Hiking in Bear Country: Tips to Stay Safe

Hiking in Bear Country: Tips to Stay Safe

Hiking in Bear Country: Tips to Stay Safe


Hiking in bear country is something that most hikers will end up doing at some point in their travels. As exciting as it is to spot a bear, it can be a bit of a nerve-racking experience. The backcountry is filled with animals – some dangerous, some harmless – and one of the more common animal encounters is that with a bear. Luckily you can safely navigate your way through bear country if you follow some pretty basic tips.

Travel in Groups. Bears are more likely to attack an individual than a group so bring your friends with you to stay safe.

Stay Vocal. Bears would rather avoid contact with humans so making noise will let them know that you’re around and hopefully keep them at bay. Things like bear bells, loud conversation and even singing all make enough noise to do the trick.

Don’t Startle Them. With mountain lions, coyotes and a lot of other wildlife, the general rule is to get as big and threatening as possible to scare them away. This is NOT how you want to handle a bear sighting. Make enough noise to let them know you’re around but don’t make any sudden movements or loud sounds. When it comes to fight or flight, bears trend more towards the former than the latter.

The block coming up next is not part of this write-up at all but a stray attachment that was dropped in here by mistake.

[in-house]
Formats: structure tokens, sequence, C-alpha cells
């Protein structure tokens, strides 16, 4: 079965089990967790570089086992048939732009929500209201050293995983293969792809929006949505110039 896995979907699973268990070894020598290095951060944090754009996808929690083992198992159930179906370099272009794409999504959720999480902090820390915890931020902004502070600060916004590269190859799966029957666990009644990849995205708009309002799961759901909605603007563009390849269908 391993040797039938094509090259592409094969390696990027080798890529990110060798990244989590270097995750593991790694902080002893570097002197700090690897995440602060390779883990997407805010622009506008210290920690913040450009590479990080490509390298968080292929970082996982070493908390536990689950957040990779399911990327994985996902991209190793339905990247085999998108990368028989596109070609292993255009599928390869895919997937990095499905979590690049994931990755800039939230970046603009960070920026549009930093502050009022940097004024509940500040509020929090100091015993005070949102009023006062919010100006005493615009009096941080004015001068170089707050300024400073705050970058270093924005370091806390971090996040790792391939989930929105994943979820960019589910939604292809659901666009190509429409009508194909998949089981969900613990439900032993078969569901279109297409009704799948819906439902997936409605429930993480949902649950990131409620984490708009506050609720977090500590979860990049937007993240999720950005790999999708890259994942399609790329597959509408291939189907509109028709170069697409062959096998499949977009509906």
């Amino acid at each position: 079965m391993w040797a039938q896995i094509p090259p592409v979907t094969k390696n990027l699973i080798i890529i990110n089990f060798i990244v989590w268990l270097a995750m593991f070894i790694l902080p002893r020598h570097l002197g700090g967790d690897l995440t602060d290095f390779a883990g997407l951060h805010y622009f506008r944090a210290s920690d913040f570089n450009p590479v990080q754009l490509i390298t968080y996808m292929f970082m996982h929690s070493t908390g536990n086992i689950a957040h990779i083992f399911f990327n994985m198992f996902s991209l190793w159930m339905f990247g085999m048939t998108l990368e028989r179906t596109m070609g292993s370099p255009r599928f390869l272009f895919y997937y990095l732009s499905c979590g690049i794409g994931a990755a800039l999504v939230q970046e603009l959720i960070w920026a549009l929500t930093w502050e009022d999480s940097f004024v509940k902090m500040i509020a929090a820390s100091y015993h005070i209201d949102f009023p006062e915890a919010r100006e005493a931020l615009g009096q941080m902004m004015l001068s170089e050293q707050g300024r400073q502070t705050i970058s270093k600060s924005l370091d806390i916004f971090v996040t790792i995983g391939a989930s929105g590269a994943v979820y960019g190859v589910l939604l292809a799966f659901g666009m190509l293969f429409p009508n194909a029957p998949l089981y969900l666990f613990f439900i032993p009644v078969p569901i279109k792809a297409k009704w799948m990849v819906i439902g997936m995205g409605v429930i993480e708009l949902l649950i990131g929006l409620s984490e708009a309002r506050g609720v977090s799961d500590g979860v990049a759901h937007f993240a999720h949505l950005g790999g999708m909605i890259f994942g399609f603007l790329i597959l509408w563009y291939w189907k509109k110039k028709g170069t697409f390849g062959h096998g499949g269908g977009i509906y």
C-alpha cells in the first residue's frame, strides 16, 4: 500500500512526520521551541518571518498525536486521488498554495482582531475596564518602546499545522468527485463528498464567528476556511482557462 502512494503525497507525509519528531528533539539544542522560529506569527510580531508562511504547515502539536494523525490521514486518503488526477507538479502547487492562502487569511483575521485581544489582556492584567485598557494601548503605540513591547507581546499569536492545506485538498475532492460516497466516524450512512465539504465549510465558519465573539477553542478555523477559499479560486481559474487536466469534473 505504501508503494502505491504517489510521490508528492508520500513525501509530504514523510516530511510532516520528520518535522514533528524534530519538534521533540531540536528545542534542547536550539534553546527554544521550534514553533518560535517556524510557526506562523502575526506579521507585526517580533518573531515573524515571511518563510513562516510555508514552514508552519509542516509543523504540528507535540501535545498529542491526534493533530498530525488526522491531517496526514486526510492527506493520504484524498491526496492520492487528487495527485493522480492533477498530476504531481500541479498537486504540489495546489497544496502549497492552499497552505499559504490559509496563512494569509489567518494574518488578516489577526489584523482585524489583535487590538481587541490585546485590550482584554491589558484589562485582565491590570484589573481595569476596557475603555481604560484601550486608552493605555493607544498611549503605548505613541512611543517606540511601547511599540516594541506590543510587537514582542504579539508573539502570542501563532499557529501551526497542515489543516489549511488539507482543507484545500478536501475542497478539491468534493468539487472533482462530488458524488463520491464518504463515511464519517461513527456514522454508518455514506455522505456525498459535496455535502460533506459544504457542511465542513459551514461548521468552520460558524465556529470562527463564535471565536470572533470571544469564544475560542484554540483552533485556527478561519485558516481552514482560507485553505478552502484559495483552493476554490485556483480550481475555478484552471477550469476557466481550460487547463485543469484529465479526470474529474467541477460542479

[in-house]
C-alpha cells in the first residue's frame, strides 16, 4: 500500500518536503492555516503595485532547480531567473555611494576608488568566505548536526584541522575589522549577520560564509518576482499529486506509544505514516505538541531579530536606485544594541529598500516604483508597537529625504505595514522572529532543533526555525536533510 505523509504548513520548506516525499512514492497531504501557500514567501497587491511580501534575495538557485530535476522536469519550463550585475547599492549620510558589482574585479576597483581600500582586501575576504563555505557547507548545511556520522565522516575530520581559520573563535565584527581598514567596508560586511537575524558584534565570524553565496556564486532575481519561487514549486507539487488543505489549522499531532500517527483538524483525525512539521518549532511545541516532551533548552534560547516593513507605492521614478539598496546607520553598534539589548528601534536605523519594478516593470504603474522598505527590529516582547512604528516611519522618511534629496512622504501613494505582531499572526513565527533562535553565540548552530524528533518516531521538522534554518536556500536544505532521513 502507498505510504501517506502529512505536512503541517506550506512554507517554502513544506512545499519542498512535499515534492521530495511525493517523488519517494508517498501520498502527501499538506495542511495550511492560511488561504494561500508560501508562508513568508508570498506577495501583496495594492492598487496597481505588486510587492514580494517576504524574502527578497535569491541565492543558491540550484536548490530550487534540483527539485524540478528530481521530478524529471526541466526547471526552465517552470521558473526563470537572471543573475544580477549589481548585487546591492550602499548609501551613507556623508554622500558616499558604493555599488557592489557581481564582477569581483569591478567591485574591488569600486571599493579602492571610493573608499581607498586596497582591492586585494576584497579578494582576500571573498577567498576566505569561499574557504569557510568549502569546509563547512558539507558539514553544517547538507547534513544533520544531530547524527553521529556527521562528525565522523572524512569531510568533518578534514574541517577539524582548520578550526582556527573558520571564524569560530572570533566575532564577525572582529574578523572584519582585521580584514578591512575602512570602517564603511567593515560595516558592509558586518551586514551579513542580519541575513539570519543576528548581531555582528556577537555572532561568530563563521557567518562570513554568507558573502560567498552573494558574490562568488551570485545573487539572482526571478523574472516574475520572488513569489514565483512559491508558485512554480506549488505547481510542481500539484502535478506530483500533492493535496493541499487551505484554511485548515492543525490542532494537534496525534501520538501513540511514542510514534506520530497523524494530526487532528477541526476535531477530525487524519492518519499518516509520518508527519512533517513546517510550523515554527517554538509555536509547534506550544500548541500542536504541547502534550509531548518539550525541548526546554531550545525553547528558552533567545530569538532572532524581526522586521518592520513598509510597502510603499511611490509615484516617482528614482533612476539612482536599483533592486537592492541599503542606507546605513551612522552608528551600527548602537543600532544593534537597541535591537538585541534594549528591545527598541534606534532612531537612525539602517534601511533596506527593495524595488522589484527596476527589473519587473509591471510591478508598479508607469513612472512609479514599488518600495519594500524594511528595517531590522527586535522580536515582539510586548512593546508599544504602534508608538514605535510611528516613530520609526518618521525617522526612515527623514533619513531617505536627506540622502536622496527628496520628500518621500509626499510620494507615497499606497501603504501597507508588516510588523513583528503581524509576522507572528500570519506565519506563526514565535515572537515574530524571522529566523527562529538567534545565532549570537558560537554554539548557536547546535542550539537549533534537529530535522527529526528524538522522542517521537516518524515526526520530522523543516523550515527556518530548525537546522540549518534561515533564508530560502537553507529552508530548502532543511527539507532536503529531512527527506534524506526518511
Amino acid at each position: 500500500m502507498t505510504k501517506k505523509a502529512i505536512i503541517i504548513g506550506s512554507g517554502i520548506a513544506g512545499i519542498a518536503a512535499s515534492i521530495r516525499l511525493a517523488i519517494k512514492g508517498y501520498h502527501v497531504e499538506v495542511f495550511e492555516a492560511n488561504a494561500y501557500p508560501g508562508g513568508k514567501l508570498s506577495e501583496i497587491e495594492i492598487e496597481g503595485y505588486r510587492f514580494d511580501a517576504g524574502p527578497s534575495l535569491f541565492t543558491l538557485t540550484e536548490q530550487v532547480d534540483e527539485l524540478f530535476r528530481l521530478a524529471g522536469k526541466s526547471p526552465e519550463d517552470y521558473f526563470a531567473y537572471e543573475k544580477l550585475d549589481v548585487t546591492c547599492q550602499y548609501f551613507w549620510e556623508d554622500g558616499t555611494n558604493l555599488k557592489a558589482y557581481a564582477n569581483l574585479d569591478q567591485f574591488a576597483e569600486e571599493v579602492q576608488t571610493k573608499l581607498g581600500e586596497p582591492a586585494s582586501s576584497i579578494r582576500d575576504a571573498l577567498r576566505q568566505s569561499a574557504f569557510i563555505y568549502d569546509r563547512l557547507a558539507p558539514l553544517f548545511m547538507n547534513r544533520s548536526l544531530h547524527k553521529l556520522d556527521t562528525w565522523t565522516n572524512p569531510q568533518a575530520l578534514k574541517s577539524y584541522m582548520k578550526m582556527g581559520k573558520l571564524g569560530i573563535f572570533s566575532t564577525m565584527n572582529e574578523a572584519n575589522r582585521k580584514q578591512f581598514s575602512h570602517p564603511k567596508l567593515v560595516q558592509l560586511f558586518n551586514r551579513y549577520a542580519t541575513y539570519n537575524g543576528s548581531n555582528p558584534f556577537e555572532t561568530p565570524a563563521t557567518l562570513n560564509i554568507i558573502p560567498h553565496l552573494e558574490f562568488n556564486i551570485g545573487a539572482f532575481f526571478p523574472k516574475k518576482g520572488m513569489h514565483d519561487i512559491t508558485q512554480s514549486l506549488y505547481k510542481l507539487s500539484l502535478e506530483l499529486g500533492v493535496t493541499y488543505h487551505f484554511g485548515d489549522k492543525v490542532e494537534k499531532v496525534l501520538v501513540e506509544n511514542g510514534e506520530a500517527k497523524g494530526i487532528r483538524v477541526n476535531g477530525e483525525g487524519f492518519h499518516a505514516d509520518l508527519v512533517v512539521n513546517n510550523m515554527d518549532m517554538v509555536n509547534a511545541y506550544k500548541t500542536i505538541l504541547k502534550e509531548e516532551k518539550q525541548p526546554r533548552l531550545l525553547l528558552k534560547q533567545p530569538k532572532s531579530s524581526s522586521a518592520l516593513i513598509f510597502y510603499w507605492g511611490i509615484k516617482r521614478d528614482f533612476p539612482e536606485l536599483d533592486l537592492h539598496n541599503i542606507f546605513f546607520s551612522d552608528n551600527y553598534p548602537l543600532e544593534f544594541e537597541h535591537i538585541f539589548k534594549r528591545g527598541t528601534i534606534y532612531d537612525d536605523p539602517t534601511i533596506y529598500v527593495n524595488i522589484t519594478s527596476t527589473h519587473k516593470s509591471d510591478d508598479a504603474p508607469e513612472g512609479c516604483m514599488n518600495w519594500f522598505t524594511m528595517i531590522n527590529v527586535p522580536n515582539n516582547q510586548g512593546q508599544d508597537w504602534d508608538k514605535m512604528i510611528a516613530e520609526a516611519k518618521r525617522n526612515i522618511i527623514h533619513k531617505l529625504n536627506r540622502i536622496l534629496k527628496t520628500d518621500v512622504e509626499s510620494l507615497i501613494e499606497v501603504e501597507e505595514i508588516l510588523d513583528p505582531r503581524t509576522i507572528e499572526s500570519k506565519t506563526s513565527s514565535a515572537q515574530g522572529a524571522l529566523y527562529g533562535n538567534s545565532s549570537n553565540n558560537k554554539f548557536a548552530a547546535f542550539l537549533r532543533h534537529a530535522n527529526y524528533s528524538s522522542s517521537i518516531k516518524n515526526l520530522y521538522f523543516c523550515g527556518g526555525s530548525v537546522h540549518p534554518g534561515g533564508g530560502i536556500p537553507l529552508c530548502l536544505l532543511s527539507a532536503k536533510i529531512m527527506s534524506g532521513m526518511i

Be Smart With Scents: Food should be kept in a bear canister and a good distance away from your tent. Remember that bear canisters aren’t air tight so, even though you might not be able to smell yesterday’s leftovers, your bear buddies probably can so keep it away. Also, avoid using strongly scented hygiene products (soaps, shampoo, etc) and keep to the odor neutral products.

Stay Alert: Keep your eyes open to your surroundings and try to get to know the trail well before you go out. Knowing your surroundings can help you plan to an avoidance and (if necessary) exit strategy.

Pack Pepper Spray: As a precaution you should carry pepper spray or some other deterrent (there are plenty of bear sprays commercially available) with you in bear country. If you see a bear that’s relatively close to you (60-100 feet) and you can’t avoid it, pull it out and get it ready but don’t use it unless the bear starts coming toward you. Spray it when the bear gets within 60 feet of you.

Ian Campbell Ian Campbell is the founder of Love the Backcountry and a long time lover of adventure travel. When not writing about the backcountry, he can typically be found hiking, backpacking and camping in the mountains and looking to lay his head beneath as many trees as he can find.